La gestión del conocimiento y los equipos de trabajo: fundamentos teóricos

Observatorio Laboral Revista Venezolana, ISSN 1856-9099, Vol. 1, Nº. 2, 2008, pags. 43-64
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Available from: Francisco García Fernández, Oct 09, 2015
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    ABSTRACT: This paper presents an evolutionary microeconomic theory of innovation and production and discusses its implications for development theory. Using the notions of technological paradigm and trajectory, it develops an alternative view of firm behavior and learning. It is shown then how these are embedded in broader national systems of innovation which account for persistent differences in technological capacities between countries. Finally, this "bottom-up" evolutionary analysis is linked with an institutional "top-down" approach and the potential fruitfulness of this dialogue is demonstrated.
    Journal of Evolutionary Economics 02/1995; 5(3):243-68. DOI:10.1007/BF01198306 · 1.00 Impact Factor
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    ABSTRACT: A critical aspect of business management is the successful creation of processes which drive the development of a continuous flow of innovation, to give a basis for competitive advantage. To reach this goal, the establishing of a knowledge management (KM) strategy may be considered the best way to channel the organization's efforts to this end. Knowledge management is understood in a wide sense as a process of overall change in the organization, focused on innovation, and especially related to the participation of every employee in the processes of creation and transmission of knowledge. This study analyzes the implementation of an innovation and KM strategy in the Irizar company, a maker of luxury coach bodywork. According to The Economist Intelligence Unit, Irizar is the most efficient company in the world in its sector. Irizar's success has been built on a system of self-management and participation, organizing its activity into processes and using multidisciplinary work teams. This type of organization has outstripped the traditional model, based on functions and the division of labour, and has permitted a centering of effort on those activities which add value. Another defining characteristic of Irizar is its combination of continuous improvement with radical changes and process re-engineering. A series of organizational factors are extracted from the case study which were successful in implementing the strategy. The study shows how the organization achieved the promotion of experience transmission and the generation of continuous innovation. It also makes clear that the firm's values and corporate culture are essential for success in this process. Copyright © 2002 John Wiley & Sons, Ltd.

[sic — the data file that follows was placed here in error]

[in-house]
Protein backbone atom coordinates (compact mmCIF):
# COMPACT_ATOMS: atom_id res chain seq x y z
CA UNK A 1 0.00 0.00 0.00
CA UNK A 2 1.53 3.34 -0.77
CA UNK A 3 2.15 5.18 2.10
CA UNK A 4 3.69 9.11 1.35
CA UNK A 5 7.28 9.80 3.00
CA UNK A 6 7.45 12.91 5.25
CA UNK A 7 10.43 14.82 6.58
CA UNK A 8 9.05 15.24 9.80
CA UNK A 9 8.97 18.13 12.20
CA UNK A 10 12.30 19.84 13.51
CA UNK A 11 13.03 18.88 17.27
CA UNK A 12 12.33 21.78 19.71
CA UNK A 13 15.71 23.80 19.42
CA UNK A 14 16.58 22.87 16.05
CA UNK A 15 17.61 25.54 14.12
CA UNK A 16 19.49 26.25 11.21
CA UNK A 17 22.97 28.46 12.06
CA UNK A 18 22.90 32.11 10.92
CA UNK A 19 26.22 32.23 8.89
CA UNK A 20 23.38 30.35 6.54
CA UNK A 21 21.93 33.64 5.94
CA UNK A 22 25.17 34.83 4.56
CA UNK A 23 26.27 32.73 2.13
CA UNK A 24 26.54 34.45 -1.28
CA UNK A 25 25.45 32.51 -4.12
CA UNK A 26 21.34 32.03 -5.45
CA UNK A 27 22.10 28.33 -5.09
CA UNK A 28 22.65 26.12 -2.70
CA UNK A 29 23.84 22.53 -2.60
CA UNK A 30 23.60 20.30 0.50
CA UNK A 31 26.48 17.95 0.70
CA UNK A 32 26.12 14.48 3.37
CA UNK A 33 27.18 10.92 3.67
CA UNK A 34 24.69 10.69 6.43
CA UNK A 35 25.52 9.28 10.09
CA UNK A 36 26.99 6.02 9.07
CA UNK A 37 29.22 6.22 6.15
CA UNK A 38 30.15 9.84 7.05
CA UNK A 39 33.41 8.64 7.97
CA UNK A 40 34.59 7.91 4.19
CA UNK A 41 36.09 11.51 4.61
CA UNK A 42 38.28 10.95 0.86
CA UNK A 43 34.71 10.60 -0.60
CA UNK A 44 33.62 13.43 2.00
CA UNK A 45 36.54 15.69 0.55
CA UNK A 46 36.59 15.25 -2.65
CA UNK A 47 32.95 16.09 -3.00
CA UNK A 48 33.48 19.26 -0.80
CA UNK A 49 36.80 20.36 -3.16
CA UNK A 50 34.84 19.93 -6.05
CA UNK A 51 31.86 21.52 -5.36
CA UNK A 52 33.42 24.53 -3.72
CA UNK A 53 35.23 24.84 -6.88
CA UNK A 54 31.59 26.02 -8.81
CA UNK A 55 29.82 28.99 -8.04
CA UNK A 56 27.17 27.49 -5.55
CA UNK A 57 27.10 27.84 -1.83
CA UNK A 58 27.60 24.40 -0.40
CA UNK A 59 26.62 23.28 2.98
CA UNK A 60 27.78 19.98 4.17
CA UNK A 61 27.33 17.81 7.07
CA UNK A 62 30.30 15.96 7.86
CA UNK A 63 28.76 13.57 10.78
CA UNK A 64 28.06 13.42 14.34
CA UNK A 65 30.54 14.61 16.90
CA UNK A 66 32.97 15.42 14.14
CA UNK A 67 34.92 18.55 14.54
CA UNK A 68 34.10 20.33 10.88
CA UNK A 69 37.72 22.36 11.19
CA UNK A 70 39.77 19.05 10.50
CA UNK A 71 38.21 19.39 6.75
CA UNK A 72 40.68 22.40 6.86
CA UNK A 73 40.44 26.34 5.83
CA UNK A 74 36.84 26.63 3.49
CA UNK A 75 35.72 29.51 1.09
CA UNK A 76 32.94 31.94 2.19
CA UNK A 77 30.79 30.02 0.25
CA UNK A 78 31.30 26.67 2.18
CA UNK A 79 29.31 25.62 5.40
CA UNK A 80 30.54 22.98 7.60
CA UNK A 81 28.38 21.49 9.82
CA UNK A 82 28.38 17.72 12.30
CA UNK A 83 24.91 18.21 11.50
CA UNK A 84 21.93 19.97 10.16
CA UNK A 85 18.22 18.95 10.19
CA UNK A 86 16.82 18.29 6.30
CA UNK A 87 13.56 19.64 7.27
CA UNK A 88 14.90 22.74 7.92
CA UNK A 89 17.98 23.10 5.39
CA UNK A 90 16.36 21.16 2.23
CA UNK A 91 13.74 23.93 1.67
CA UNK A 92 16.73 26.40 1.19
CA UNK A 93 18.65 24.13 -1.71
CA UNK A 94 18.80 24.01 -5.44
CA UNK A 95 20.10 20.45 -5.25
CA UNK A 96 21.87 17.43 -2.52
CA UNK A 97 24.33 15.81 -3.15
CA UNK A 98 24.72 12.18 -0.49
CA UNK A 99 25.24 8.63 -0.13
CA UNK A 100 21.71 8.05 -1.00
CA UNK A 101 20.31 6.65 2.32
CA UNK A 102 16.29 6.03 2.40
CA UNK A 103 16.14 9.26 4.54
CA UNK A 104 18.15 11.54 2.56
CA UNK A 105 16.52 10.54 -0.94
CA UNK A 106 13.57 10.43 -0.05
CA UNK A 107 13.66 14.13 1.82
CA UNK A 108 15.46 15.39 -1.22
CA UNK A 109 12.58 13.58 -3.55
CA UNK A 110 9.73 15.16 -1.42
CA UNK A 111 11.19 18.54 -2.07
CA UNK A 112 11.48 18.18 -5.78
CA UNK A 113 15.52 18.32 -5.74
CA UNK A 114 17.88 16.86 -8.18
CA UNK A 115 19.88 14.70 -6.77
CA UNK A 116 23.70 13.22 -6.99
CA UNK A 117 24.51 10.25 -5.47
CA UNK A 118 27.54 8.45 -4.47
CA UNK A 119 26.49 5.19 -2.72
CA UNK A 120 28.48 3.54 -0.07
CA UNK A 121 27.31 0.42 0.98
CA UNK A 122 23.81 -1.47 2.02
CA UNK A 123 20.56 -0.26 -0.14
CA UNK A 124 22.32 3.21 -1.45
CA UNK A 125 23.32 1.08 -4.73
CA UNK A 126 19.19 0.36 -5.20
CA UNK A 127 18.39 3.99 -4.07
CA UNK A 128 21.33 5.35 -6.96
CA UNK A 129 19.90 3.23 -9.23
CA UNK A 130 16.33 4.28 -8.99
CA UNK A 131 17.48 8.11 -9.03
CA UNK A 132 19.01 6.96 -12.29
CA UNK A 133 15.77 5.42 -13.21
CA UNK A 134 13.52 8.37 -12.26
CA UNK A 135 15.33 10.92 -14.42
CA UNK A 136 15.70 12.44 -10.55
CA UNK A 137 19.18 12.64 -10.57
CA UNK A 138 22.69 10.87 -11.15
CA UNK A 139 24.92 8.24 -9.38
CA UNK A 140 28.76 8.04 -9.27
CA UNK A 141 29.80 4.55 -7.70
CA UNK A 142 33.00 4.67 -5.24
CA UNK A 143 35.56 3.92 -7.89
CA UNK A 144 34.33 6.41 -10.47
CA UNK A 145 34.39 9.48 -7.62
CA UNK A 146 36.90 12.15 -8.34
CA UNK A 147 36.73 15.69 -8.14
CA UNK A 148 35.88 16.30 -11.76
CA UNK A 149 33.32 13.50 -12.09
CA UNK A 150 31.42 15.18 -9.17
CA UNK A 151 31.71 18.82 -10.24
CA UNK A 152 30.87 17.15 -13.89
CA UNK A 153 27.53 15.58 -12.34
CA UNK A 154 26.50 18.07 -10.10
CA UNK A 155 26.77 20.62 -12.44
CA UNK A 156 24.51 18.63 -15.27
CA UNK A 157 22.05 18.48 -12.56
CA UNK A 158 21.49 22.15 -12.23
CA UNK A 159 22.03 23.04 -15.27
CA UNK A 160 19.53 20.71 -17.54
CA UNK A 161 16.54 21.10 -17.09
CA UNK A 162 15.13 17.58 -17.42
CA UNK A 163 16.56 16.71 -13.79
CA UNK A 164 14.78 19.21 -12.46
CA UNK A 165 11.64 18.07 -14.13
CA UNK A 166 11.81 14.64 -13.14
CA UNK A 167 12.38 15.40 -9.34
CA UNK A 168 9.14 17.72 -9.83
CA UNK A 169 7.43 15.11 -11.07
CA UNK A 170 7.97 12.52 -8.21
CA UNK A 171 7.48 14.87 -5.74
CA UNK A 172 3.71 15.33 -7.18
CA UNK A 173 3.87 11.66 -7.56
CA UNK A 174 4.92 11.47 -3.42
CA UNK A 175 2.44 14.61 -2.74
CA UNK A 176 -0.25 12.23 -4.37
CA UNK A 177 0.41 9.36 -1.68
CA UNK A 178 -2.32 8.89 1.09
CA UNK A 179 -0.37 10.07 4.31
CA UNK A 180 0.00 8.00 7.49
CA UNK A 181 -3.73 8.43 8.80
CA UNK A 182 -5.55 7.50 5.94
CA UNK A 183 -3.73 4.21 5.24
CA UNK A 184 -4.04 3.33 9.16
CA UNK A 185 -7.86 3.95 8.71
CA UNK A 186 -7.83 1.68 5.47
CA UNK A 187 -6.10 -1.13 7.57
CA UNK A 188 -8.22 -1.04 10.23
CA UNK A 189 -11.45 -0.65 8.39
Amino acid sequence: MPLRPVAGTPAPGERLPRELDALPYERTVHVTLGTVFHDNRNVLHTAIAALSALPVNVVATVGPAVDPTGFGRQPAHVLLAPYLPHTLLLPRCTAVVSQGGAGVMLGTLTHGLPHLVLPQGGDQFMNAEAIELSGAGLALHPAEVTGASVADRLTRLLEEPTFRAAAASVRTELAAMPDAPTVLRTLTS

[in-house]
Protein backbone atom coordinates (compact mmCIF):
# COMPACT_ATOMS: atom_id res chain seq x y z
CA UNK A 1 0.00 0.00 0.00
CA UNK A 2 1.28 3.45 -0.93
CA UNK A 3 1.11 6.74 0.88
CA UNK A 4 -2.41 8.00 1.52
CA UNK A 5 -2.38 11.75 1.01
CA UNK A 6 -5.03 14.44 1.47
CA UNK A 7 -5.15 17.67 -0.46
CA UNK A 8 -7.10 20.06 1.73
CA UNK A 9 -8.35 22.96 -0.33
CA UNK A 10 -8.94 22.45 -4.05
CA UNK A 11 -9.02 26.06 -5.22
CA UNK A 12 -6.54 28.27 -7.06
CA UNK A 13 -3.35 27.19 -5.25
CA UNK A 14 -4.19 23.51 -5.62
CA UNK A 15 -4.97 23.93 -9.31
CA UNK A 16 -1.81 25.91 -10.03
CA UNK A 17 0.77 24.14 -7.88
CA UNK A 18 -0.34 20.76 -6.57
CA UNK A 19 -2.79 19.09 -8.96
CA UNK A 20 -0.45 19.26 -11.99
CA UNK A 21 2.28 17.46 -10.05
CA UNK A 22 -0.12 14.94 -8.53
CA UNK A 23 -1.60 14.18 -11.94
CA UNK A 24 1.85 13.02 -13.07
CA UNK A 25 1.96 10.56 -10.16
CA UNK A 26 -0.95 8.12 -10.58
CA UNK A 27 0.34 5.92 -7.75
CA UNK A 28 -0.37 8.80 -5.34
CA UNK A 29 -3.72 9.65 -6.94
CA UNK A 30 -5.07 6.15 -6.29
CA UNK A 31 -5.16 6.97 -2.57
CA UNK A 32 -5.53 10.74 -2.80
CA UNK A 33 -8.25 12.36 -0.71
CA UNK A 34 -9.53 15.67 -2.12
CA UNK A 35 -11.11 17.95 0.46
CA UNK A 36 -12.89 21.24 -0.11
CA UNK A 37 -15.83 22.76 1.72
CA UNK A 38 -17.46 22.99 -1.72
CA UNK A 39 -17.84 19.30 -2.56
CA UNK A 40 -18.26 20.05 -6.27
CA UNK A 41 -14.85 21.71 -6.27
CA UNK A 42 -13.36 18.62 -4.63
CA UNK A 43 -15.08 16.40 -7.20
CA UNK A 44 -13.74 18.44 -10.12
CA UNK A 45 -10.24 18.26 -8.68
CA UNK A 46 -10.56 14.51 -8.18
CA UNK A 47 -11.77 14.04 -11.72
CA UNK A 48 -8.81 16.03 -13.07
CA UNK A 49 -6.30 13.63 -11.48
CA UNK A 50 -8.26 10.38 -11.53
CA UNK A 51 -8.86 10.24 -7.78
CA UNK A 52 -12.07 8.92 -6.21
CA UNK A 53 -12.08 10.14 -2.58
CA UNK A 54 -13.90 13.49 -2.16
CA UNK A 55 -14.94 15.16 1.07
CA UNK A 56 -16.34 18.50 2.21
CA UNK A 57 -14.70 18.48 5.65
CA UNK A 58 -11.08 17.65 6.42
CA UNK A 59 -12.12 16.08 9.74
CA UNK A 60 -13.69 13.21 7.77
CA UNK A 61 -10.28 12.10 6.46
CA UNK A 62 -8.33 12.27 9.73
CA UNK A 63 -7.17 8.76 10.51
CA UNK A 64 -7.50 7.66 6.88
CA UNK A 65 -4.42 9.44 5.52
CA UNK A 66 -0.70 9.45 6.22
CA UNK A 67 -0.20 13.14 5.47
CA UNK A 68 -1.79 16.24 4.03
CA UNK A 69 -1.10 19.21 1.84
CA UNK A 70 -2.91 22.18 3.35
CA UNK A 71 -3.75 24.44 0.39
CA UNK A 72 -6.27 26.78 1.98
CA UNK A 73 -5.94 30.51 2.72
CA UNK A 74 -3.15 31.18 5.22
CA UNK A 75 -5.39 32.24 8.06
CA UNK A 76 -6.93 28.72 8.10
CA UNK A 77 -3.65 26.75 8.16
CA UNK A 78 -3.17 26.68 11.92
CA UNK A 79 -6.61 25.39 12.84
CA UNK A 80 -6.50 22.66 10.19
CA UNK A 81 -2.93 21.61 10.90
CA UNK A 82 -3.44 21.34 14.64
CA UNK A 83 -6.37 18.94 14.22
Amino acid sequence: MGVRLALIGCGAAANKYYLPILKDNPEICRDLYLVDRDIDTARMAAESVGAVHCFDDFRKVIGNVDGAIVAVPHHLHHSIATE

Knowledge and Process Management 07/2002; 9(3):162 - 171. DOI:10.1002/kpm.143
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    ABSTRACT: Demonstrates that technical change is attributable to experience. The cumulative production of capital goods is used as the index of experience. New capital goods are assumed to completely embody technical change. The assumption is made that the model will be operating in an environment of full employment although reference is made throughout to the case of capital shortage. The implications of this model on wage earners are discussed, and profits and investments are examined. The rate of return is determined by the expected rate of increase in wages, current labor costs per unit output, and the physical lifetime of the investment. Learning is an act of investment that benefits future investors. Further analysis shows that the socially optimal ratio of gross investment to output is higher than the competitive level. (SRD)
    Review of Economic Studies 06/1962; 29(80). DOI:10.2307/2295952 · 2.81 Impact Factor